Welcome to the August 2012 Carnival of Natural Parenting: Farmer’s Markets
This post was written for inclusion in the monthly Carnival of Natural Parenting hosted by Code Name: Mama and Hobo Mama. This month our participants have written about something new they’ve learned about their local farmers.
We receive fortnightly organic food deliveries, a frugal luxury that is essential to our family’s healthy eating. We don’t get the box with fruit, however, so every now and then, we like going to one of the many local Pick Your Own farms. Sadly, this, again, is a financial luxury, but as Ameli is growing and able to appreciate it more, I hope we’re able to do so more often.
Last week we went for a fruit picking session, with strawberries and raspberries on the menu.
I love how Ameli engaged with it. I love how initially she needed to check with me whether they were pink enough, or too white, but in the end she was picking all the gorgeous red berries.
I also love the fact that at almost three, my little girl knows where food comes from and that she doesn’t assume it comes from the shelves in supermarkets.
We picked courgette (zucchini) flowers, washed them, stuffed them with Mozzarella and anchovies, dipped them in ice cold tempura batter and deep fried for a deliciously scrumptious dinner.
Does this count as ‘real food’? I don’t know. But I do know we picked it, and we cooked it, and we ate it, and we made an afternoon of family fun out of it, and that’s pretty real to me.
Visit Code Name: Mama and Hobo Mama to find out how you can participate in the next Carnival of Natural Parenting!
Please take time to read the submissions by the other carnival participants:
(This list will be live and updated by afternoon August 14 with all the carnival links.)
10 Simple Ways to Make the Farmer’s Market More Fun for Kids — Lorie at Reading Confetti shares ideas and books to help kids get the most from the farmers market experience.
10 Things I Want To Teach My Daughter About The Importance of Shopping at the Farmer’s Market — Jennifer at Hybrid Rasta Mama shares the ten lessons she hopes to impart to her daughter about the importance of shopping at local farmers markets.
The Olympia Farmer’s Market (and a giveaway!) — Shannon at Pineapples & Artichokes and family took a trip to their state capitol to experience a new market. See what they saw, and enter to win a book written about that very market.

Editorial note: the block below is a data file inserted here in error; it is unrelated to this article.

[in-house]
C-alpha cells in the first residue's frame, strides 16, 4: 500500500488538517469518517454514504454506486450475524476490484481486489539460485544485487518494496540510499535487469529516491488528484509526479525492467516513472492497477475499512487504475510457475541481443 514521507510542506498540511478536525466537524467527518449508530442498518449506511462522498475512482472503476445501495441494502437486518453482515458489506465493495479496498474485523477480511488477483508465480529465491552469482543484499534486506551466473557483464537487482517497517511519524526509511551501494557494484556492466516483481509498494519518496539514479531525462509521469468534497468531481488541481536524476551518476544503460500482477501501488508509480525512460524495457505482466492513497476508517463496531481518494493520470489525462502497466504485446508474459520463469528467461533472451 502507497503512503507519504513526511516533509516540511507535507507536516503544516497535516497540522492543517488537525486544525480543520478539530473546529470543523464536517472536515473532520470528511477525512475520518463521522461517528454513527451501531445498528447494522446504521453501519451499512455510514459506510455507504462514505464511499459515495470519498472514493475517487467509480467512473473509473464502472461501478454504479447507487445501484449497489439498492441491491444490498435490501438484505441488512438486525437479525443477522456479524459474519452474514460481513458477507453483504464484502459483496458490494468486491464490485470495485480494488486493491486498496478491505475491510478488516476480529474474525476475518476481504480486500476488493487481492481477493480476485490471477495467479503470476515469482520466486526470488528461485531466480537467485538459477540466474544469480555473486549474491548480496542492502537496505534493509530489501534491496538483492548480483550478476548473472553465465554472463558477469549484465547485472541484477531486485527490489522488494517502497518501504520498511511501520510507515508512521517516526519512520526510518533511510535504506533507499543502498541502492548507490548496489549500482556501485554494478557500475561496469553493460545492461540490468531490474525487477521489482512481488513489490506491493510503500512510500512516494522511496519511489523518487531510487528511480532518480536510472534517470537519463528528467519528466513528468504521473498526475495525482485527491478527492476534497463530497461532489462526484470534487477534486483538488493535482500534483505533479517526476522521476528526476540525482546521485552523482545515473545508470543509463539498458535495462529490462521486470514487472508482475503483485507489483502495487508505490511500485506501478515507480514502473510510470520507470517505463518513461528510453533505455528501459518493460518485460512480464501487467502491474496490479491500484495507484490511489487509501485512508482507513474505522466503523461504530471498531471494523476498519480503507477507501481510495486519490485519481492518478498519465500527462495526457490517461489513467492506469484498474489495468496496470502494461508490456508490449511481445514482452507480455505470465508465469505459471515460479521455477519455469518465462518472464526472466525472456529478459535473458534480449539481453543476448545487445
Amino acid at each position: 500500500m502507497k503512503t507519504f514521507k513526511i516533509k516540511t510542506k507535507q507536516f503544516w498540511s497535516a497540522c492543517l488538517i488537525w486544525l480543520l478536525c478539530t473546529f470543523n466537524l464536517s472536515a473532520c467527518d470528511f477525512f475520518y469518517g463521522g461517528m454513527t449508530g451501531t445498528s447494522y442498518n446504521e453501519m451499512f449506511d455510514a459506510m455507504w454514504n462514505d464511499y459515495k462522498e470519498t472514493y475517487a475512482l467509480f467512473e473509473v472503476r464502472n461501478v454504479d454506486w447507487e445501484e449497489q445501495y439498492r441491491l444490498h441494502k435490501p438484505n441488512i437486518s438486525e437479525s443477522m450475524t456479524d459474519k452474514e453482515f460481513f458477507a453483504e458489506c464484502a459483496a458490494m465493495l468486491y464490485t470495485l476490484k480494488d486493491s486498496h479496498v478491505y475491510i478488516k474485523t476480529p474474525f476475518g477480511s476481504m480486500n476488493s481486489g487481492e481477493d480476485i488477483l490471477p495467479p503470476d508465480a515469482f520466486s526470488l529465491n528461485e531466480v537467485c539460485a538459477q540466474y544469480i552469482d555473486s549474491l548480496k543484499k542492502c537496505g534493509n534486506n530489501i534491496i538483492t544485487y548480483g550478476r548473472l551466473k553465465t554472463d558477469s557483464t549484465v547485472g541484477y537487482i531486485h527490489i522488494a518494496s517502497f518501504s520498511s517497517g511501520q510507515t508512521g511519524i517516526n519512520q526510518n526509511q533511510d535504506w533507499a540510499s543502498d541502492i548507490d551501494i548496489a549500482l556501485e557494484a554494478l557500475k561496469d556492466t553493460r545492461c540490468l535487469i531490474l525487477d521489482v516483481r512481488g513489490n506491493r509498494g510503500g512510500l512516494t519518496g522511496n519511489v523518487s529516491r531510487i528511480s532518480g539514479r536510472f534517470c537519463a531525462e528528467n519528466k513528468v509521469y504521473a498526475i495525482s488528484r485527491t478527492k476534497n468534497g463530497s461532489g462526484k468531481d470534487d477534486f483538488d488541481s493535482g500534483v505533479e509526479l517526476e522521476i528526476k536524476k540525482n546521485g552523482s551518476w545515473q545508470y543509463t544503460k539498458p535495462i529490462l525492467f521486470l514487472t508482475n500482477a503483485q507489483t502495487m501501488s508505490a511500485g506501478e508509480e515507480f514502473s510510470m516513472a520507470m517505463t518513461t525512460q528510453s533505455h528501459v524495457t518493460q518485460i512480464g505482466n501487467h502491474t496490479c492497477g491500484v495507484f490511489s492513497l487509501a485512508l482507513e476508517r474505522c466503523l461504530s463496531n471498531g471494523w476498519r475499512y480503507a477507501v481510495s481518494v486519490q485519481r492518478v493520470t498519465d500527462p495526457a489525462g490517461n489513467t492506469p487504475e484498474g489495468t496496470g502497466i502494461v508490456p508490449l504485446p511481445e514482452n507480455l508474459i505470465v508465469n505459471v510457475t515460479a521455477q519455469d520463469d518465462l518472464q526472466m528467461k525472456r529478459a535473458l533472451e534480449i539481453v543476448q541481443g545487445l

— Exploring the farmers market by Jennifer at True Confessions of a Real Mommy writing at Natural Parents Network — with a scavenger hunt!
Montessori-Inspired Vegetable Unit — Deb Chitwood at Living Montessori Now shares links to Montessori-inspired vegetable printables and activities to help your family get the most out of a trip to the farmer’s market.
Markets — How sustainable mum has fitted a monthly farmers market into a weekly food shop.
The Farmers Market In Under An Hour (“Carl Style”) — Andrea and family at Tales of Goodness adapt their farmers marketing approach to make everyone happy.
Beyond the Farm — Jennifer at True Confessions of a Real Mommy and her family enjoy looking beyond the food at the local farmer’s market to see the wares of the over vendors.
Magic at the Market — Do you ever take time to really look at the food you eat? Amy at Anktangle enjoys marveling at the beauty (and the utility) of the foods and goods available at the farmers’ market.
Farmer’s Market Discoveries — Laura from Pug in the Kitchen reminisces about the discoveries she’s made at the Farmer’s Market throughout the years.
Are You Getting the Most out of Your Farmers’ Market? (My List of Not-So-Common “Musts”) — Sheila at A Living Family shares some uncommon ways to squeeze even more joy and connection (and yumminess!) from your local farmers’ market experience.
Pick Your Own And Eat It — Luschka from Diary of a First Child shares their trip to a PYO farm and the journey from picking to eating her favourite food
Advice, opinions and experiences shared here are my own, or those of my contributing writers or commenters. While alternatives to medicine or traditional thinking are often shared, they're done so on the basis of my own research and what works on my own family, and should not be taken as medical advice since I am not a trained medical practitioner. Any suggestion given is to be taken as such, weighed up against your own research and your own circumstances
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